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    High stakes: Netflix’s ad-supported tier arrives as marketers face uncertainty

    Netflix’s ad-supported tier launches later today (Nov. 3) in the U.S., heralding a new chapter — and major test — for the streaming market leader. The offering enters a crowded field, competing not only with category rivals like HBO Max and Disney+, but also social apps like YouTube, Twitch and TikTok which are grabbing the attention of young viewers. 

    The rollout additionally comes as a down economy pinches advertising and consumer budgets heading into the key holiday season. Roku, an important figure in the connected TV (CTV) space, just saw its stock drop sharply on an earnings report that forecasted ad spending will “degrade” in the fourth quarter due to macroeconomic headwinds. 

    As marketers come under pressure to invest in channels that drive tangible results, video inventory that is untested and reportedly expensive compared to industry standards represents a riskier bet, giving Netflix a tall order to fill. Netflix will start applying Nielsen’s digital ratings system sometime next year and is also relying on partnerships with DoubleVerify and Integral Ad Science to track the success of campaigns.

    “Advertisers will be paying a high premium to advertise on Netflix — with uncertain results. The platform reportedly won’t have third-party measurement until at least early 2023,” said Kevin Krim, president and CEO of EDO, over email. “The stakes are high. Netflix knows that to create a sustainable ad-supported tier, those ads have to perform based on the outcomes marketers need to generate.”

    Similarly, there’s the question of whether consumers will bite. Streaming subscriptions might be culled as food and fuel take priority. Netflix’s bargaining chip is that its ad-supported option is comparatively affordable: $6.99 per month, which is less than half of its standard package and a dollar cheaper than a Disney+ tier with commercials debuting next month. Netflix expects the new ad-supported platform will reach about 40 million unique viewers globally by the third quarter of 2023, according to internal documents reviewed by the Wall Street Journal.   

    “As American families juggle inflation and rising gas costs, ad-supported tiers give them more affordable access to highly popular and premium TV content. This will be huge as the proliferation of streaming — including expansion of current platforms and newly introduced streaming services from major networks — continues,” Krim said. “But will Netflix bring in new price-sensitive subscribers or will current subscribers trade down? That’s the only real risk.”

    Gauging interest

    Netflix has gotten its advertising ambitions off the ground quickly since announcing plans for an ad-supported tier in April. The firm roped in Microsoft as its global ad tech and sales partner in July, and later poached key executives from Snap that have strong ties to brands and agencies. The idea, long term, is to create a more innovative model for premium and CTV ads, Netflix executives have said. That goal could be a long way off from realization.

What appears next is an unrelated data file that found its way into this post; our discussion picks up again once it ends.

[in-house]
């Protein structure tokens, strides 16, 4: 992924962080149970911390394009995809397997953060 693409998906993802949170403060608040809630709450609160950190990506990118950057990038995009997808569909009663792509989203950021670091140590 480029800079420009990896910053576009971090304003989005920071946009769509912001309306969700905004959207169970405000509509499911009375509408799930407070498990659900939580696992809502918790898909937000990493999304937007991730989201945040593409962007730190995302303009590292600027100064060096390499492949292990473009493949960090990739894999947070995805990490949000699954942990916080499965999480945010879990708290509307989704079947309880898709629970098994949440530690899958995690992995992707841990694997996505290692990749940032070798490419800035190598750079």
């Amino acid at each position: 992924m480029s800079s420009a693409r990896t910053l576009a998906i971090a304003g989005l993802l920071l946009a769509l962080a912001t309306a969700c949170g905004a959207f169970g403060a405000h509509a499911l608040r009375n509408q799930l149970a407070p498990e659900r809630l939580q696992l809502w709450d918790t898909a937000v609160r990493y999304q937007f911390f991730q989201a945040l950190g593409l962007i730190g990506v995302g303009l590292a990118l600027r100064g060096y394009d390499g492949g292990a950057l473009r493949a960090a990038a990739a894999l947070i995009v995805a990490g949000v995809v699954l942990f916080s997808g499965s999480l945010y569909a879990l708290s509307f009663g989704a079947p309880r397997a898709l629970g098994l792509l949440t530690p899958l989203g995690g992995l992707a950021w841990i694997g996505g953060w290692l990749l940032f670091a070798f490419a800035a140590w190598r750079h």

“Netflix had first mover advantage in the subscription streaming space and now they have the late mover advantage in the ad-supported world as they learn and apply the lessons of others,” said David Cohen, CEO of the Interactive Advertising Bureau, over email.  

    “Netflix is just getting started and needs to start with the basics and fundamentals that are most widely accepted by audiences and marketers,” Cohen said, adding that he was confident in the prospects of the business given the streamer’s legacy of innovation.

    For now, Netflix’s ad infrastructure is indeed bare bones: pre- and mid-roll video ads running either 15 or 30 seconds. The company is also initially keeping its ad load light to no more than four or five minutes per hour to address volume and frequency problems that have long dogged the CTV industry. That said, some brands are still jumping at the opportunity and might even appreciate the focus on proven formats over experimental ones. 

    “Marketers are not monolithic in their thinking on topics like this. There are absolutely some that want to be first in and see what they learn and others that will take a wait-and-see approach,” said Matt Spiegel, executive vice president of the media and entertainment vertical at TransUnion, over email. “[The] practical reality is that most marketers are still very comfortable with [15- and 30-second ads] and prioritize the access to new consumers in a premium environment over new creative executions.”

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